Fending off bears and dirt miles is the path for Lake Park native pursuing hiking history
Lake Park, Minn.
His dreadlocks cover his ears, but 25-year-old Lake Park, Minn., native Dan Binde can still hear people questioning when he's going to grow up, get a real job and stick to the straight and narrow.
Behind the scraggly hair spread across his chin, the kind eyes and childish smirk, is a hiker prepared for anything in his path. There's nothing straight and narrow about the nearly 13,000 miles he has hiked.
Binde's plan does not involve a 401k, a picket fence or anything down the usual road of life. His life involves no road, for it's off the beaten path.
Binde plans shelter in the wilderness when dark clouds surprise the blue sky. He plans what loud noises he'll use to fend off the charging black bear five feet from him. He plans the screams he'll make to scare off the eyes emerging in the darkness of the dead of night.
"I'm always looking ahead," Binde said. "I'm usually always thinking of my plan for what happens next. When you see eyes at night your mind goes in a million different directions."
Binde lives on the dirty miles.
"Getting used to being dirty all the time is probably the hardest thing," Binde said about hiking.
Binde, nicknamed "Knotts," claims he hiked the 2,184-mile Appalachian Trail, which stretches from Maine to Georgia, in 53 days, 22 hours, 57 minutes. He said he hiked 18 hours a day, limiting his supplies to less than six pounds on his back.
During the final 1,500 miles of the trail, Binde had an infected ingrown toenail on his big toe. His finish would be a record for people who have done the trail without support, topping Heather Anderson's 54 days, 7 hours, 48 minutes in 2015.
Binde's time hasn't been verified because his GPS equipment malfunctioned, so several days were not tracked, including a 17-day period. Hiking times used to be based on a hiker's word, but now, with sponsorship and money on the line, there's tracking equipment to document.
Peter Bakwin is a longtime ultrarunner and former atmospheric physicist, who created the Fastest Known Time website to document times for trails and routes around the world.
"While we have no reason to doubt the claim, the verification materials provided are quite thin," Bakwin wrote in regards to Binde's claim.
Binde understands the confusion, but he sticks by his time.
"There's more rules that came out that I didn't see," Binde said. "I had GPS tracking, but my GPS broke, so a lot of unfortunate events that made it hard to piece together. It's really unfortunate because it's unverified, but nothing is ever really verified."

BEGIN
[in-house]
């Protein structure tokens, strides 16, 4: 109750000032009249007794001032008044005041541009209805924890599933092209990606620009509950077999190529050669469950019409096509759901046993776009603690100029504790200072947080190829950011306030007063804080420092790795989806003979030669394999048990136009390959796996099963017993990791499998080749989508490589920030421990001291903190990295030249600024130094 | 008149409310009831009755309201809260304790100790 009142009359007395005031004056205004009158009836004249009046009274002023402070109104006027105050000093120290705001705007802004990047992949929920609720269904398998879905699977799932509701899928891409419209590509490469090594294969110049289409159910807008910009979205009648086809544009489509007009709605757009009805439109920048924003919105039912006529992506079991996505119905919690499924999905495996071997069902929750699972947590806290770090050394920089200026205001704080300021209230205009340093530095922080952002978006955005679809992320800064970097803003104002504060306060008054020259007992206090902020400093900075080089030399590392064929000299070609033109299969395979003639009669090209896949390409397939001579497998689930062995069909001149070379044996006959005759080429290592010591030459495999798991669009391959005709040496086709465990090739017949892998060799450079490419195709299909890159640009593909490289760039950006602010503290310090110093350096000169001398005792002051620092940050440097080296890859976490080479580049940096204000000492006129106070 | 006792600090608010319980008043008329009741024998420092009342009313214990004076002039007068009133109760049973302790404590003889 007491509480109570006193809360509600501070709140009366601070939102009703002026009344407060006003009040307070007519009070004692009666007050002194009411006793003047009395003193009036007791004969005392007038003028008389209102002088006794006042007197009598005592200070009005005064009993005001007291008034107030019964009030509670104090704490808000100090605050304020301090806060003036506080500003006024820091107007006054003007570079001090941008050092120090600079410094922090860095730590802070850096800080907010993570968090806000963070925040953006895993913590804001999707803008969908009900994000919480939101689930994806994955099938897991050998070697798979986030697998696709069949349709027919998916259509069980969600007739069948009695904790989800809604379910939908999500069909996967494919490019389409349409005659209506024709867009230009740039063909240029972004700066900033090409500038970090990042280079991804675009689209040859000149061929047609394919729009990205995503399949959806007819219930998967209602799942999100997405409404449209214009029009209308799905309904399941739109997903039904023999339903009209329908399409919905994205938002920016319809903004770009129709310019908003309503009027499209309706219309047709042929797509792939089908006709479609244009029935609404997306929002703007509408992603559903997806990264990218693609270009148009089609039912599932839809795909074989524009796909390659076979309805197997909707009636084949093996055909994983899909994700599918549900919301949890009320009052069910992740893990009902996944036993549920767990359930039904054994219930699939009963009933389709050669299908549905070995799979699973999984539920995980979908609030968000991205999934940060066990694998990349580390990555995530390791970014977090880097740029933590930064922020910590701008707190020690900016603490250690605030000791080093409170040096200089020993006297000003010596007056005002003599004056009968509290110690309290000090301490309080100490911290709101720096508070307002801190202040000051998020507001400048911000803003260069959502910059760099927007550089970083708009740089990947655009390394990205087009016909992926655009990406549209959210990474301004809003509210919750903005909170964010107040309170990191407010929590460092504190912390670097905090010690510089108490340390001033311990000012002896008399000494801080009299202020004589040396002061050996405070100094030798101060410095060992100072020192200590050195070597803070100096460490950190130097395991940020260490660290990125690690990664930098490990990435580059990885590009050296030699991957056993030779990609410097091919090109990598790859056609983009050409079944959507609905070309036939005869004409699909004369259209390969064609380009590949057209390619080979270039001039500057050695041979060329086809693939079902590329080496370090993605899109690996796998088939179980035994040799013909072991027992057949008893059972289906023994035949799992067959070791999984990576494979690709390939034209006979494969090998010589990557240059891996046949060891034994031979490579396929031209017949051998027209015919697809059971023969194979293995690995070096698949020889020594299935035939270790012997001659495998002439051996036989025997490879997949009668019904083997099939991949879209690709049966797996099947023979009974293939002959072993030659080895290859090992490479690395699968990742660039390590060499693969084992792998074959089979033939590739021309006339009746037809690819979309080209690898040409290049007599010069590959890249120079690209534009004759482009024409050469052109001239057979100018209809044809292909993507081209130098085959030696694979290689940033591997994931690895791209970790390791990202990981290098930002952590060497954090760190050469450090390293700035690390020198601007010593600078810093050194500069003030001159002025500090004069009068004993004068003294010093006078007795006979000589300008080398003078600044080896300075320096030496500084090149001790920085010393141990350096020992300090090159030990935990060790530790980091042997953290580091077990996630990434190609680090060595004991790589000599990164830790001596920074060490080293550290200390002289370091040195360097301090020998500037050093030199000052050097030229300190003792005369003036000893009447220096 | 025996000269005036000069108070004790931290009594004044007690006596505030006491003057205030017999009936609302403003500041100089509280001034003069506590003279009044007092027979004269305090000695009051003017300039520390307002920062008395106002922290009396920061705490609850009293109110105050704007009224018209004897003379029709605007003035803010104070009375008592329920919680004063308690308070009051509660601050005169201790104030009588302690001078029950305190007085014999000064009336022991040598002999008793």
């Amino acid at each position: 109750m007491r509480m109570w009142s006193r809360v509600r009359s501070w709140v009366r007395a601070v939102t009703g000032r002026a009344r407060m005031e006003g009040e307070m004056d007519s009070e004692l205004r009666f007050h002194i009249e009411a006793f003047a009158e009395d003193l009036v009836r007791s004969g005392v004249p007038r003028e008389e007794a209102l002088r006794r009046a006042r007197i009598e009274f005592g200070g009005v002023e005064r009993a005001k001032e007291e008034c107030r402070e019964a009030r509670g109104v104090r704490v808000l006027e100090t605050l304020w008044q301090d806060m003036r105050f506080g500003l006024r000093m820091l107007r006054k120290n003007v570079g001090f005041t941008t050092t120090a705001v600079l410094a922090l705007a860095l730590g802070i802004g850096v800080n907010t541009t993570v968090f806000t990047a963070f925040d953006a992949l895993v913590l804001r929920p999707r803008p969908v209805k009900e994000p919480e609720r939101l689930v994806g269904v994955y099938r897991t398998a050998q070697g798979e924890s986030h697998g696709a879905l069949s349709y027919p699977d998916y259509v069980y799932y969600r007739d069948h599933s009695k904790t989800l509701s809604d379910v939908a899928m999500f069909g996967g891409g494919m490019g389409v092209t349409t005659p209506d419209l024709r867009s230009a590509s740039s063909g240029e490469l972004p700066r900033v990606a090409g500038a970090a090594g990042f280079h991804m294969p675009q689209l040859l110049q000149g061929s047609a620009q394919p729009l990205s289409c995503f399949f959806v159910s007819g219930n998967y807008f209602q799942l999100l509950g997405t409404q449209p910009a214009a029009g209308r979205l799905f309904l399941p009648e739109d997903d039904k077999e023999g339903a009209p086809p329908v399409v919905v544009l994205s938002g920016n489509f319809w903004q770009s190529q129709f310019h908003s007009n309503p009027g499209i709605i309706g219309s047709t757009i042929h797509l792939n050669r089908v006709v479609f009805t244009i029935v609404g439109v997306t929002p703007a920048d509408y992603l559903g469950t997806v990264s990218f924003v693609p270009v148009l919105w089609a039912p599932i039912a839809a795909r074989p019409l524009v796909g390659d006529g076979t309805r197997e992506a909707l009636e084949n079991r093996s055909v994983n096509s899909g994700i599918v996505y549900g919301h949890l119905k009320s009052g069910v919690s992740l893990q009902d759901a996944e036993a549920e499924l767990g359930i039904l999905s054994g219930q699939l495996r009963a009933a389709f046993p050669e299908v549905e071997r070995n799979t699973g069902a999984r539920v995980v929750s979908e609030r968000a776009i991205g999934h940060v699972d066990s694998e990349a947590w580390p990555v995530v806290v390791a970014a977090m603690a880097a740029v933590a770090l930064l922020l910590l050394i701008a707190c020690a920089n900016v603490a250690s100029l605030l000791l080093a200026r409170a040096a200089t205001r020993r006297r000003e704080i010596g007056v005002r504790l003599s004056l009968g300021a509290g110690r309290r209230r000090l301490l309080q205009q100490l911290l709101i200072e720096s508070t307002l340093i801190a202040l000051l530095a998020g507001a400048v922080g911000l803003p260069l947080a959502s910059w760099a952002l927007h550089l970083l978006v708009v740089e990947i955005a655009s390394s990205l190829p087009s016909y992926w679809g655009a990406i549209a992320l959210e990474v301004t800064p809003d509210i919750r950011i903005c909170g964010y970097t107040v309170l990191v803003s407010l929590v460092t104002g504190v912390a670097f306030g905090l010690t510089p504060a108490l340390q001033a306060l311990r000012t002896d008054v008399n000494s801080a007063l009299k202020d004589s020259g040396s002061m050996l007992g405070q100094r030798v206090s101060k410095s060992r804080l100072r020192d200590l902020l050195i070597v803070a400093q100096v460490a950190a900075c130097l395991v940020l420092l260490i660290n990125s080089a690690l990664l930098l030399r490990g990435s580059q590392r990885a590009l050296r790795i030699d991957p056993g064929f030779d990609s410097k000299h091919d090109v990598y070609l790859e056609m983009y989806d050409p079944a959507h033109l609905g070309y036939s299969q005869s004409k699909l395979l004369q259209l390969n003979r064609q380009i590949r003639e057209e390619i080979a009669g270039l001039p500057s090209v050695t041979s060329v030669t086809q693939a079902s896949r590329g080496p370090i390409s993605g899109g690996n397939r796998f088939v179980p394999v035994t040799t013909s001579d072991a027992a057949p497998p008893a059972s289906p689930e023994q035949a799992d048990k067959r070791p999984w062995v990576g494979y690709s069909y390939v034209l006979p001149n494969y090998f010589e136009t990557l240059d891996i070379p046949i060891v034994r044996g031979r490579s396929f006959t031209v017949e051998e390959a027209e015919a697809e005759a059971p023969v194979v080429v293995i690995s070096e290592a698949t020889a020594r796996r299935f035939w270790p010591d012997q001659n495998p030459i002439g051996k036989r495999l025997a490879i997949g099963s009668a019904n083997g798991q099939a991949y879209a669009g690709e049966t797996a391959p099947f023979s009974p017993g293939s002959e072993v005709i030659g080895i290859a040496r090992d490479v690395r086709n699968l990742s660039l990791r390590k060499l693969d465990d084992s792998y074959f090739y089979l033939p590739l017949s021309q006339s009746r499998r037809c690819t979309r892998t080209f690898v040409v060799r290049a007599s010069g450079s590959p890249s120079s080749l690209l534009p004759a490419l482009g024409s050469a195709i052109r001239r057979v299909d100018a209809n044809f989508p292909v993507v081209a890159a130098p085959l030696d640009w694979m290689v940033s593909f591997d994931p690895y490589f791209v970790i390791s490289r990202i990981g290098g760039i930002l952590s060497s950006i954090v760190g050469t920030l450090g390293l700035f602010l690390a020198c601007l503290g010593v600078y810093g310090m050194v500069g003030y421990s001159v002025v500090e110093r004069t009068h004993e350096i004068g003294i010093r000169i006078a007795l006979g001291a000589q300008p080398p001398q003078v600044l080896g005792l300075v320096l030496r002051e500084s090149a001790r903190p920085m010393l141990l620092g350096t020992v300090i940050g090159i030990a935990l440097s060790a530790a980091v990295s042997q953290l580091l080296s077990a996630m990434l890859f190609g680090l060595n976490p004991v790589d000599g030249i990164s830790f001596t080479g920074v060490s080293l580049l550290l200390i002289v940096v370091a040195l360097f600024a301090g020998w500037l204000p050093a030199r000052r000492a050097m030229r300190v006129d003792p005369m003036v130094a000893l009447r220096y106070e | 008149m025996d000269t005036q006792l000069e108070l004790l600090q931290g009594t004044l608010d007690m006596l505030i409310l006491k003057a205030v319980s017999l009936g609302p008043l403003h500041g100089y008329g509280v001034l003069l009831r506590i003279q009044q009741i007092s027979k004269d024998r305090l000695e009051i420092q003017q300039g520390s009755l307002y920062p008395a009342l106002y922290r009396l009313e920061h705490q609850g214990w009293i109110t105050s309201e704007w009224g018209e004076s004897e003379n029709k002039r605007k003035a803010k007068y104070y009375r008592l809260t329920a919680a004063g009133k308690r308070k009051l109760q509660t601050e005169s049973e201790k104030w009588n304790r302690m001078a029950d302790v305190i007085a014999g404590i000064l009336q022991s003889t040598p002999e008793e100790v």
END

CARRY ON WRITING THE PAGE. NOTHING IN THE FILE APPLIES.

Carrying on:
Debbie Binde always knew her son had energy. Working in grammar schools, she's well aware of what energy looks like. He used that energy in football, baseball and basketball at Lake Park-Audubon High School, graduating in 2010, eventually getting his associate's degree in landscaping from Minnesota State Community and Technical College.
Dan was the youngest of seven and the only boy of Debbie and her husband Dale, who she met at North Dakota State. Once a year, one of the children would pick a place in the country to visit. Dan was always the one asking his mother to take a picture of him near a cliff or doing something dangerous to get on her nerves.
"He's always had more energy than the average person. It seems like it's exploded with hiking," Debbie said, as she and Dale drove Dan to Minneapolis to fly out for his next hike. "I'm nervous for him, but I'm so happy for him because he's finding such joy and peace in what he's doing. You just bless them and pray that God be with them and send them on their way, knowing that God will meet them where they are."
At 16 years old, Dan went out to his aunt's bed and breakfast for a summer and discovered Glacier National Park in Montana. For six summers he visited his aunt, hiking for a couple days here and there. He learned lessons like when he nearly froze because he forgot the liner for his pack and everything on him was soaked after 16 hours of rain and sleet.
During one hike at Glacier National Park, Dan met a guy who told him about the Pacific Crest Trail. Dan didn't have anything to write on, so he wrote "Pacific Crest Trail" in the dirt and took a picture of it to remember. He tested the waters of his ability, hiking the 93-mile Wonderland Trail in Washington in seven days.
After that, at 22 years old, he was committed to the 2,654-mile Pacific Crest Trail, which is spread across California, Oregon and Washington.
"What can a mother do," Debbie said. "I encourage him because I know his heart is there and how passionate he is. In some ways, it's hard to encourage too much because you know the dangers. It's kind of a funny line you walk."
At 6 a.m. on Thursday, Aug. 10, Dan flew to Reno, Nev., where his plan is to hitchhike to Bishop, Calif., to hit the Pacific Crest Trail. Dan is attempting to do the triple crown of hiking, which is made up of the Appalachian, Pacific Crest and Continental Divide trails, in a calendar year.
He's already completed a triple crown, but never in a calendar year. He still has portions of the Pacific Crest and the Continental Divide, which is along the Rocky Mountains, spread across Montana, Idaho, Wyoming, Colorado and New Mexico. In total, the triple crown is about 8,000 miles. Dan estimates if he is to stick with his plan and finish in December, he will have hiked for eight months of 2017.
"The more you hike the more your bucket list just keeps getting bigger," Dan said. "Maybe if I find a girlfriend, that'll take me to a normal lifestyle and off the trail. For now, that's where I'm rolling."